When you experience a stroke, many ensuing challenges may come as a surprise, including vision changes. Even if your eyesight seems unaffected, understanding how a stroke can affect your vision is essential.
The American Stroke Association estimates that 65% of stroke survivors experience vision problems. While few fully regain their vision, some recovery is possible through a proper diagnosis and expert care.
It is important to learn about the vision changes that can occur after you have a stroke and how your optometrist can help.
What Is a Stroke?
A stroke results from the blood supply to an area of the brain becoming reduced or interrupted, resulting in brain tissues not receiving the oxygen and nutrients necessary for survival. Brain cells die within minutes of oxygen and nutrient deprivation.
There are two types of strokes: ischemic and hemorrhagic. A blockage causes an ischemic stroke in the arteries by a blood clot or plaque. In contrast, a hemorrhagic stroke occurs when a brain artery ruptures or develops a leak and may result from high blood pressure or an aneurysm.
How a Stroke Can Affect Your Vision
Whether you experience vision changes after a stroke depends on the area of the brain the stroke affected. Visual processing occurs in the occipital lobe, the central vision center of the brain, and the brain stem, which controls balance, stability, eye movements, and recognition.
Vision Loss After a Stroke
Some strokes affect the visual field or the area a patient sees in front of them. There are three main types of vision loss a patient experiences after a stroke:
- Homonymous Hemianopia: Vision loss in the right or left of the visual field
- Homonymous Quadrantanopia: Vision loss in the upper or lower visual field
- Scotoma: Blind spots in one or both eyes
These types of vision loss can affect mobility, recognition, and reading capabilities.
Other Visual Challenges After a Stroke
There are other ways that a stroke can affect your vision. A stroke can also cause issues like:
- Spatial inattention, or lack of awareness on the side affected by the stroke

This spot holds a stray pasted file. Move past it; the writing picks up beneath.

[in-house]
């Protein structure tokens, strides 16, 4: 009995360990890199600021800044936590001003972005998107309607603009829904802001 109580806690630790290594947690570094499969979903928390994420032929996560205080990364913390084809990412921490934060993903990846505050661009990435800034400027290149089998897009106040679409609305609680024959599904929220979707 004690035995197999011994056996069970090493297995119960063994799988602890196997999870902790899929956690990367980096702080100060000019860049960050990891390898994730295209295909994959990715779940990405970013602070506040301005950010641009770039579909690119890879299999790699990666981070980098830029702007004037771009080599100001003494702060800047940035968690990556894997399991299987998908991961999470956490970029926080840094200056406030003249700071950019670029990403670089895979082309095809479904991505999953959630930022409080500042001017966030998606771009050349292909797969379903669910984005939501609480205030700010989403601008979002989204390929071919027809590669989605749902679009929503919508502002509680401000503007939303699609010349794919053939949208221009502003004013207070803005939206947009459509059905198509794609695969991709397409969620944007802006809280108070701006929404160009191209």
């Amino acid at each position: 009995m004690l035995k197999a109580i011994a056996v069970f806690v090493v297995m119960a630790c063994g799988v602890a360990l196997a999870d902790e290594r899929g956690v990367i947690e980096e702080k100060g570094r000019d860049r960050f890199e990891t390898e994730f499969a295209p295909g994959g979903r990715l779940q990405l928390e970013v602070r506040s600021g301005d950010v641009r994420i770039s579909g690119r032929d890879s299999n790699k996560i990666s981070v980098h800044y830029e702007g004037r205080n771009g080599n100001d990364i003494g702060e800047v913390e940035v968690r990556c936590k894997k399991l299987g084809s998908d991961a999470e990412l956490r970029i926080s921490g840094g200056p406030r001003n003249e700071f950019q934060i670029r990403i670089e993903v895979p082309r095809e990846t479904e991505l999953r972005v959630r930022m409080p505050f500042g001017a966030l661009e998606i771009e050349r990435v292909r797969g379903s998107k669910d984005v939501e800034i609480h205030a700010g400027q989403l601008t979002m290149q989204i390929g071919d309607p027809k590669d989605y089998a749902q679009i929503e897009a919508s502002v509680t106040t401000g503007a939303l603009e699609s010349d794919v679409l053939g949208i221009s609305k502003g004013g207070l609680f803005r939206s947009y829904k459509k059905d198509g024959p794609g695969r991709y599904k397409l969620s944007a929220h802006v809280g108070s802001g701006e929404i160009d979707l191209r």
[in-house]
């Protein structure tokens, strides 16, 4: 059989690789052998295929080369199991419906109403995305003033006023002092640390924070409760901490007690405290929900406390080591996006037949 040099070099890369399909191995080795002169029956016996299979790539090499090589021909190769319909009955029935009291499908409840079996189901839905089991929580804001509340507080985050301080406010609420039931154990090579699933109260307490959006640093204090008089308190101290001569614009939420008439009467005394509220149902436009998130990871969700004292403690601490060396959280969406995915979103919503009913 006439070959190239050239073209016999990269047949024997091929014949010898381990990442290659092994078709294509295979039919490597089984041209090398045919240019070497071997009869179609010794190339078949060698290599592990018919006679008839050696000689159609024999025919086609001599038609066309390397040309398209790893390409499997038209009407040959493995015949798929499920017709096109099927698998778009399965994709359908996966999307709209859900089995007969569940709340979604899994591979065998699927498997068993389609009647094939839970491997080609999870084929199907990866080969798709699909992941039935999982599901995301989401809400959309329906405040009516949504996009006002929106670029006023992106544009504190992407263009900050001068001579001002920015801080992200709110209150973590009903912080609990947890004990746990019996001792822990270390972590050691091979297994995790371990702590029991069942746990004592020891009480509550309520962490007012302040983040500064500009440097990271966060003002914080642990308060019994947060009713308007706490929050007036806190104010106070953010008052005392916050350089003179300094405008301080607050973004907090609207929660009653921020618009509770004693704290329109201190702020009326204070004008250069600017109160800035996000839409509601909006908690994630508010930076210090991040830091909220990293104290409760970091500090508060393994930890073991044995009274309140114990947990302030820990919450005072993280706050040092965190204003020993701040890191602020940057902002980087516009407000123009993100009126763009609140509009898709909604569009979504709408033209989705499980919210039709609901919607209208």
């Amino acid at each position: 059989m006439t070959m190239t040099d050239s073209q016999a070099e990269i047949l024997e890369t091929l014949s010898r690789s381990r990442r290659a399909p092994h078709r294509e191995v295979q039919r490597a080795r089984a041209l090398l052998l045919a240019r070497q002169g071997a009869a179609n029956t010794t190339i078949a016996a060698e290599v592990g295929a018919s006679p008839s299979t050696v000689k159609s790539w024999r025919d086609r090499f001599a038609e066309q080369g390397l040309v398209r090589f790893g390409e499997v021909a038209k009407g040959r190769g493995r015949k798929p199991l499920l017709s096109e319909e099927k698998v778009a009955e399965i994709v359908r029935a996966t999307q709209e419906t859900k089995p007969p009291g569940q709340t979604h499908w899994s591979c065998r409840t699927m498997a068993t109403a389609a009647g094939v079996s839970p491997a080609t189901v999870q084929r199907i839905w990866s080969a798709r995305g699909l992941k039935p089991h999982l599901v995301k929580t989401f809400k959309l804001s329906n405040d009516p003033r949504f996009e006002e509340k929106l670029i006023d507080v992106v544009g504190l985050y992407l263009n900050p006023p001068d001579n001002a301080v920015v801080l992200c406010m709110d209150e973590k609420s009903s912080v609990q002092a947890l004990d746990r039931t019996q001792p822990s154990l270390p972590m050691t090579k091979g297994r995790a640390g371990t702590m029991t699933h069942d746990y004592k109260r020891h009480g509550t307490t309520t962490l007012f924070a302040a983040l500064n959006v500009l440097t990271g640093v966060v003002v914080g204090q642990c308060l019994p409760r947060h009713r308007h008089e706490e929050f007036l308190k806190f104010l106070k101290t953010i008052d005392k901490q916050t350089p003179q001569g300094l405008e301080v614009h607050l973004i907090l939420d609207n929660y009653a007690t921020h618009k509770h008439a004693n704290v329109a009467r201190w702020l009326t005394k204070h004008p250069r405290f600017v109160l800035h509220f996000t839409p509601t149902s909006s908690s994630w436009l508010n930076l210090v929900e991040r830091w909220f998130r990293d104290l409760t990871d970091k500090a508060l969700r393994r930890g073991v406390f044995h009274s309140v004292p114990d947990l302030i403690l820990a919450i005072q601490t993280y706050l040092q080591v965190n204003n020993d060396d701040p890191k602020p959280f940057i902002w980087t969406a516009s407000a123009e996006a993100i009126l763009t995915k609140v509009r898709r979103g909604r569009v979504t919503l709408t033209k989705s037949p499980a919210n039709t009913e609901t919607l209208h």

- Eye movement disorders due to nerve or muscle damage
- Dry eyes resulting from trouble blinking or fully closing eyelids
These conditions can cause patients to struggle with depth perception, balance, coordination, double vision, and eye irritation.
Vision Rehabilitation Goals After a Stroke
Working with an expert San Diego optometrist who offers vision rehabilitation can restore some of your functions and help you to meet your therapy goals. After a brain injury or stroke, patients may experience several changes that affect daily life.
Vision rehabilitation often plays a critical role in restoring mobility and balance and resuming independent function. Working with occupational therapists, physical therapists, and physiatrists can help you achieve your objectives.
Some of the goals of vision rehabilitation include:
- Diagnosing the extent of the vision challenges
- Determining functional complaints
- Addressing activities of daily living that therapy can restore
- Improving your overall vision quality of life
As part of vision rehabilitation, we’ll work with you to restore as much of your visual function as possible and offer tools to help expand your visual field and improve your awareness of vision deficits.
Vision Rehabilitation Service for Strokes
After a stroke, your optometrist should address your vision needs as soon as possible. They can work with your rehabilitation team to help you implement new tools and learn new ways to perform tasks that consider your vision changes.
When you visit your optometrist for vision rehabilitation, they’ll first conduct visual field testing to identify the vision challenges resulting from the stroke. They’ll then create a plan to improve your vision or adapt accordingly.
Vision rehabilitation typically involves a combination of three therapies:
Optical therapy uses prisms and mirrors to position images in a way that restores gaps in the visual field. These tools can also correct challenges in depth perception, double vision, and other new impairments.
Eye Movement Therapy
Eye movement therapy retrains the eyes to create a new visual scope by encouraging scanning of the affected visual field. It can also strengthen the eye muscles, allowing for better control.
Visual Restoration Therapy
Visual restoration therapy stimulates blind spots with blinking or moving lights that spark the neurons damaged through the stroke.
Visual Rehabilitation Is Essential to Stroke Recovery
Many new difficulties arise after a stroke and adapting to your unique challenges with vision rehabilitation can improve your overall function and quality of life.
Rancho Santa Fe Optometry provides those suffering from vision problems after a stroke with the tools, vision aids, exercises, and support they need to restore as much function as possible and learn new adaptations. Contact our team today to schedule your comprehensive examination in the Rancho Santa Fe, California area.